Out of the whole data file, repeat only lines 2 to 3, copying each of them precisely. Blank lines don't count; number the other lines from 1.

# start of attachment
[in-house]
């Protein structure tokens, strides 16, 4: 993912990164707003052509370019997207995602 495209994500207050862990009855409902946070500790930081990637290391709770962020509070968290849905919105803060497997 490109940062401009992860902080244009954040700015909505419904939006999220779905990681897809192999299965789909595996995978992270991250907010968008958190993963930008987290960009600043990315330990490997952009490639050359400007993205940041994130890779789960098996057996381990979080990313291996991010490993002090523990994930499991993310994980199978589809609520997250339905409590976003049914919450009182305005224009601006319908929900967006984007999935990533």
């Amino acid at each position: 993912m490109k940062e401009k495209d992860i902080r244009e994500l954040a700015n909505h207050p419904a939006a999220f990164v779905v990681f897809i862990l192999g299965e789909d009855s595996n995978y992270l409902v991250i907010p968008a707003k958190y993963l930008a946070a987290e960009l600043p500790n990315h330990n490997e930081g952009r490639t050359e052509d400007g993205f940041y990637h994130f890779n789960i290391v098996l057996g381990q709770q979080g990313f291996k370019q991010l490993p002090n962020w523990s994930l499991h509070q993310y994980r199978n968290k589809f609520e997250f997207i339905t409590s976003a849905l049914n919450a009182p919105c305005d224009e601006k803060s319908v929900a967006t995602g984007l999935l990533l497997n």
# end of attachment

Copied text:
């Protein structure tokens, strides 16, 4: 993912990164707003052509370019997207995602 495209994500207050862990009855409902946070500790930081990637290391709770962020509070968290849905919105803060497997 490109940062401009992860902080244009954040700015909505419904939006999220779905990681897809192999299965789909595996995978992270991250907010968008958190993963930008987290960009600043990315330990490997952009490639050359400007993205940041994130890779789960098996057996381990979080990313291996991010490993002090523990994930499991993310994980199978589809609520997250339905409590976003049914919450009182305005224009601006319908929900967006984007999935990533």
């Amino acid at each position: 993912m490109k940062e401009k495209d992860i902080r244009e994500l954040a700015n909505h207050p419904a939006a999220f990164v779905v990681f897809i862990l192999g299965e789909d009855s595996n995978y992270l409902v991250i907010p968008a707003k958190y993963l930008a946070a987290e960009l600043p500790n990315h330990n490997e930081g952009r490639t050359e052509d400007g993205f940041y990637h994130f890779n789960i290391v098996l057996g381990q709770q979080g990313f291996k370019q991010l490993p002090n962020w523990s994930l499991h509070q993310y994980r199978n968290k589809f609520e997250f997207i339905t409590s976003a849905l049914n919450a009182p919105c305005d224009e601006k803060s319908v929900a967006t995602g984007l999935l990533l497997n």